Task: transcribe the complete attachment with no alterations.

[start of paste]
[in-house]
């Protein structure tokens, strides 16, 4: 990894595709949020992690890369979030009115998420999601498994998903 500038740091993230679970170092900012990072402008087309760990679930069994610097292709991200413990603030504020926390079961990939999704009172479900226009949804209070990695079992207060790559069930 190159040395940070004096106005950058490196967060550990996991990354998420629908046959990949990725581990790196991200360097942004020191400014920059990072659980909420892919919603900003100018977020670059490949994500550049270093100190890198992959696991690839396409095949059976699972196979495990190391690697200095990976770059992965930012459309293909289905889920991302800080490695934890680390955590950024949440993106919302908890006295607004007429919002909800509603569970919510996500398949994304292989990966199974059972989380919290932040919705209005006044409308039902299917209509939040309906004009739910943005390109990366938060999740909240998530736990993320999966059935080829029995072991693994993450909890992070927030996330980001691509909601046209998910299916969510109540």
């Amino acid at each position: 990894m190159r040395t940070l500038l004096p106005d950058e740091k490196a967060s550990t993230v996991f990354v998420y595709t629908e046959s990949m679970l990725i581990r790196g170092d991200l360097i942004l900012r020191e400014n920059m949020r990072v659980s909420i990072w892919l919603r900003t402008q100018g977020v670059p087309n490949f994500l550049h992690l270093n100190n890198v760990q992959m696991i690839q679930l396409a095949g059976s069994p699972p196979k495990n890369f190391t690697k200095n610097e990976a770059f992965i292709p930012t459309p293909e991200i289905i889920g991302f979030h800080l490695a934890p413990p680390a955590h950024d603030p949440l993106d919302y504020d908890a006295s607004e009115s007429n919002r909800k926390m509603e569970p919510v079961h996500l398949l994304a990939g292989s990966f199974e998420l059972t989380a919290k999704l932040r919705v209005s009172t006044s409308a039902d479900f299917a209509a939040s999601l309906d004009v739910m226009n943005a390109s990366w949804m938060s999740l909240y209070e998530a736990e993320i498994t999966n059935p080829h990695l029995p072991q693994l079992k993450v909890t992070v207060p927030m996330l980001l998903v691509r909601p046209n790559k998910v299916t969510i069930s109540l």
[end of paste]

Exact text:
[in-house]
């Protein structure tokens, strides 16, 4: 990894595709949020992690890369979030009115998420999601498994998903 500038740091993230679970170092900012990072402008087309760990679930069994610097292709991200413990603030504020926390079961990939999704009172479900226009949804209070990695079992207060790559069930 190159040395940070004096106005950058490196967060550990996991990354998420629908046959990949990725581990790196991200360097942004020191400014920059990072659980909420892919919603900003100018977020670059490949994500550049270093100190890198992959696991690839396409095949059976699972196979495990190391690697200095990976770059992965930012459309293909289905889920991302800080490695934890680390955590950024949440993106919302908890006295607004007429919002909800509603569970919510996500398949994304292989990966199974059972989380919290932040919705209005006044409308039902299917209509939040309906004009739910943005390109990366938060999740909240998530736990993320999966059935080829029995072991693994993450909890992070927030996330980001691509909601046209998910299916969510109540």
């Amino acid at each position: 990894m190159r040395t940070l500038l004096p106005d950058e740091k490196a967060s550990t993230v996991f990354v998420y595709t629908e046959s990949m679970l990725i581990r790196g170092d991200l360097i942004l900012r020191e400014n920059m949020r990072v659980s909420i990072w892919l919603r900003t402008q100018g977020v670059p087309n490949f994500l550049h992690l270093n100190n890198v760990q992959m696991i690839q679930l396409a095949g059976s069994p699972p196979k495990n890369f190391t690697k200095n610097e990976a770059f992965i292709p930012t459309p293909e991200i289905i889920g991302f979030h800080l490695a934890p413990p680390a955590h950024d603030p949440l993106d919302y504020d908890a006295s607004e009115s007429n919002r909800k926390m509603e569970p919510v079961h996500l398949l994304a990939g292989s990966f199974e998420l059972t989380a919290k999704l932040r919705v209005s009172t006044s409308a039902d479900f299917a209509a939040s999601l309906d004009v739910m226009n943005a390109s990366w949804m938060s999740l909240y209070e998530a736990e993320i498994t999966n059935p080829h990695l029995p072991q693994l079992k993450v909890t992070v207060p927030m996330l980001l998903v691509r909601p046209n790559k998910v299916t969510i069930s109540l």